Aava Farhadi '23
This story is part of the Why Econ? series. Our affiliated students and faculty share why econ matters to them, their work and our world.
When Aava Farhadi took AP microeconomics in high school, it was, admittedly, not love at first sight. At the time, her sights were stuck on pre-med.
But during her freshman year at the Farm, she fell for econ and became driven to find ways to empower small businesses and entrepreneurs, especially of underrepresented, under-resourced groups.
The change of heart came after she felt something was missing amid her pre-med courses. She spoke to her parents, who advised her to not be afraid of exploring options.
Farhadi’s mother, Baran Elahi, and her grandmother, Etrat Elahi, owned and operated a family cookie business. The operation stemmed from Etrat’s knack for baking and — more importantly — their need to financially support the family once they arrived in America from Iran just before the country’s 1979 revolution.
The business soon expanded from small-batch sales from their kitchen into a popular cookie shop in suburban California. Then came a wholesale business that sold to companies like Neiman Marcus and Whole Foods.
Reminded of her family’s economic story, a new interest was sparked for Farhadi.
The tale epitomized the so-called American Dream, but also illustrated inequities in a system not particularly friendly or helpful to women and underrepresented minorities who needed loans, advice and support to establish a business.
“The whole ‘pulling-up-by-the-bootstraps’ theory, is false,” says Farhadi, a first-generation Iranian American. “I think more people are seeing that that narrative is problematic and are looking at the structure and oppressive systems in place, and what we can do as individuals to fix that.”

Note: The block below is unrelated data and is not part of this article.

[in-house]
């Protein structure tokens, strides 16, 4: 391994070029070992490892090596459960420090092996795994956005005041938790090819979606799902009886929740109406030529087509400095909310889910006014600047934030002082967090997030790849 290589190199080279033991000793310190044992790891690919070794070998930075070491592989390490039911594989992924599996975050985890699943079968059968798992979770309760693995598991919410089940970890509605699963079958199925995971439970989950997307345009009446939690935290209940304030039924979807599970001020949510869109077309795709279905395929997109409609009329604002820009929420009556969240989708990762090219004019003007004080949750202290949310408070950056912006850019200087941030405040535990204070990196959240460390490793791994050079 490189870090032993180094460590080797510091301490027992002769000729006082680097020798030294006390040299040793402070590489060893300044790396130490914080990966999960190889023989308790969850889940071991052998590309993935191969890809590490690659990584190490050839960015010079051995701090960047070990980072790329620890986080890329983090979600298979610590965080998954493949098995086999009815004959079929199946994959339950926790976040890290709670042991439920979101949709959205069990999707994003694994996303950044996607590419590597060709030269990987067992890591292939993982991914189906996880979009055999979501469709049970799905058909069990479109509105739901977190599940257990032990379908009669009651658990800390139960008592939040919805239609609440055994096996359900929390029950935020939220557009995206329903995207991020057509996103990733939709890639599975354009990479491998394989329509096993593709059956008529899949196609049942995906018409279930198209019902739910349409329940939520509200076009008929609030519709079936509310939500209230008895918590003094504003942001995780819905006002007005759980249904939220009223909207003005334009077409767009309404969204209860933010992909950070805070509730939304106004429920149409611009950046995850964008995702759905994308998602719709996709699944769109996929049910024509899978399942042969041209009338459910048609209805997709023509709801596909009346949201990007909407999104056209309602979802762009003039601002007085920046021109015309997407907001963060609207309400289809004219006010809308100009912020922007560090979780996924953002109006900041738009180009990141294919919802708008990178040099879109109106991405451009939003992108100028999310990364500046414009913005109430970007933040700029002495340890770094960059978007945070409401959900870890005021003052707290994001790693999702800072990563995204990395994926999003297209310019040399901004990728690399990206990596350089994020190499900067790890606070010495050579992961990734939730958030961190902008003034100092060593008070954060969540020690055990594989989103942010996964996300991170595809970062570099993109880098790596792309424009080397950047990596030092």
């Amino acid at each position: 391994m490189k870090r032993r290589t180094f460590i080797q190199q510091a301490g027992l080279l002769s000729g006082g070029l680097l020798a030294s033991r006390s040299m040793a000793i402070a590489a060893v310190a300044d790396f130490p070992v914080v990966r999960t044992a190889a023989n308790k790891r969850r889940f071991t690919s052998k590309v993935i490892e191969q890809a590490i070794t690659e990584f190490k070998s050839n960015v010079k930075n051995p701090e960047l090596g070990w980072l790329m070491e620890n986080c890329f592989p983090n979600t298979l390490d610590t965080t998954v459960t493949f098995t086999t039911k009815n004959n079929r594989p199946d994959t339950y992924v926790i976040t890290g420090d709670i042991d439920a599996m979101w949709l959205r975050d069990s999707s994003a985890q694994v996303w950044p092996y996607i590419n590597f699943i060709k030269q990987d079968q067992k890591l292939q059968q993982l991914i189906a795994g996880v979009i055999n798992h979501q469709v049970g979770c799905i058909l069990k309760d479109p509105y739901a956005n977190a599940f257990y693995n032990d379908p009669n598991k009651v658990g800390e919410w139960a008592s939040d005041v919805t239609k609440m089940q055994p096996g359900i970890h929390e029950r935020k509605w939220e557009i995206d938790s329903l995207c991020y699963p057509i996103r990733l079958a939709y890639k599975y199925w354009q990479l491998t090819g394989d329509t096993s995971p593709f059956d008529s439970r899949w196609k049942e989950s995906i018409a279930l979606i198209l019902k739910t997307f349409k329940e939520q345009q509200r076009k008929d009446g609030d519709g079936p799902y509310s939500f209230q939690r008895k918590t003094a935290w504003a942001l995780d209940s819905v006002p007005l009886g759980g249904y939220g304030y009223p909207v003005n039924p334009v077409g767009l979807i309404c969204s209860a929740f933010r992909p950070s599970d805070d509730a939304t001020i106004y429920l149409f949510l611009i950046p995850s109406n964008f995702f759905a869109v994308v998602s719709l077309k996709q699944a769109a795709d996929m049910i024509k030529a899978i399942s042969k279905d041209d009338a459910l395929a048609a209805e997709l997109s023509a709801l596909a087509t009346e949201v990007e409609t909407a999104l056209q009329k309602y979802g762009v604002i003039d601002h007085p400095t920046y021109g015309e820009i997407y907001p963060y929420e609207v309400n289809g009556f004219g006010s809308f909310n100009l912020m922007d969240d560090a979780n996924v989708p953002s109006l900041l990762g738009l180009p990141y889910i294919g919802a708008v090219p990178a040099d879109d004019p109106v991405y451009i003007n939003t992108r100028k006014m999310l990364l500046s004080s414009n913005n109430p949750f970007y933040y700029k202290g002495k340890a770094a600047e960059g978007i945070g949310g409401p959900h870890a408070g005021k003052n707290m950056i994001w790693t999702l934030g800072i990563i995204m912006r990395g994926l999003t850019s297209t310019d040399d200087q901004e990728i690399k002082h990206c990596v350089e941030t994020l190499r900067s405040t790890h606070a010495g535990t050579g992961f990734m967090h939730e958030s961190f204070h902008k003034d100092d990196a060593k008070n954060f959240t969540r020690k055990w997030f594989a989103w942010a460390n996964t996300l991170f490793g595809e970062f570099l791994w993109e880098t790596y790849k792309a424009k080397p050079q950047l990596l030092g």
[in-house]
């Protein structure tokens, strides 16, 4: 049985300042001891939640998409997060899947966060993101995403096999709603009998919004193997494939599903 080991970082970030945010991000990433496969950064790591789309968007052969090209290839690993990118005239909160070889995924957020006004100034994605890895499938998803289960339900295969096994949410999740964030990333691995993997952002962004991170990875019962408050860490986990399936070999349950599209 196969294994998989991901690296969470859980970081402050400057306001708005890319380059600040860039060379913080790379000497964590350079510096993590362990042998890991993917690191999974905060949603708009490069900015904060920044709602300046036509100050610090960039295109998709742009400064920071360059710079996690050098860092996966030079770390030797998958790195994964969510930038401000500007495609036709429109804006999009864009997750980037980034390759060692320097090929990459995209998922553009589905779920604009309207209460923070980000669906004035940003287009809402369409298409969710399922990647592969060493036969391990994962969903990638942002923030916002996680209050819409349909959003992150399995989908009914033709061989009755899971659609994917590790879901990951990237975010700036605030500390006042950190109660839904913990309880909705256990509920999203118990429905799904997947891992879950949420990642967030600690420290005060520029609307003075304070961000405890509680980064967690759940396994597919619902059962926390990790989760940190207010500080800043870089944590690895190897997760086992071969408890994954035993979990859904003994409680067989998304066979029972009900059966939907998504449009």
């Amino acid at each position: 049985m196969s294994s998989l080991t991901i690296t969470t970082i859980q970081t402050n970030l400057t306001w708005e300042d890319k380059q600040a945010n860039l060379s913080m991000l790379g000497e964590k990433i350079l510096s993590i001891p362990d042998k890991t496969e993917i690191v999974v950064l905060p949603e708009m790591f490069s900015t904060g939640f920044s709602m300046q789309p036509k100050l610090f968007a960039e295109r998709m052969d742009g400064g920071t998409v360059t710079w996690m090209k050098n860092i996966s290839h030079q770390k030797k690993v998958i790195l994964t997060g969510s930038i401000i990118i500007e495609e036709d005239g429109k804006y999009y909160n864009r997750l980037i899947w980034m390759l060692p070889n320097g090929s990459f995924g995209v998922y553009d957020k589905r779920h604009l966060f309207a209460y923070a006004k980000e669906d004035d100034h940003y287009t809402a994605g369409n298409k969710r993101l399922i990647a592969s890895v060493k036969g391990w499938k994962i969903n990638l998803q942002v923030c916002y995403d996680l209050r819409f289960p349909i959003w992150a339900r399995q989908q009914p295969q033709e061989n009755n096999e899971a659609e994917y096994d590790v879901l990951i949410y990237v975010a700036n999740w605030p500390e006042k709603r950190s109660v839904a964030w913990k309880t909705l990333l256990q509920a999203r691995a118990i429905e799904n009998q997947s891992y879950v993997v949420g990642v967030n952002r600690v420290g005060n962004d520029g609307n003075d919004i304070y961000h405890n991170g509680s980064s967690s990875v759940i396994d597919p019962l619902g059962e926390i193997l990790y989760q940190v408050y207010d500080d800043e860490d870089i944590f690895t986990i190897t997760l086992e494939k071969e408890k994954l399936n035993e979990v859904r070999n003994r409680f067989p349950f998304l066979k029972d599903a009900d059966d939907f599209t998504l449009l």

Following her mother’s tip to explore, Farhadi took Econ 1, which cast economics in a whole new light. What could have just been a flirtation has since turned into a hard-core relationship.
“Understanding economic structures is so crucial to understanding everything else. I had underestimated that, but finally found that missing link,” she says. “Once I figured out that I can combine all my interests in this one field of economics, I was just blown away.”
Today, Farhadi is a leader in Stanford Women in Business, and has introduced changes to make its leadership summit more accessible to high school students from minority and lower-income backgrounds.
Before starting her sophomore year, she was a research assistant at SIEPR, working on a project examining COVID-19 health policies. She also interned at HerCapital, a nonprofit that helps educate women in financial management. The job gave her experience and also an important insight.
“This is what my grandmother and mother needed,” she says.
And she’s working to ensure more women have it.
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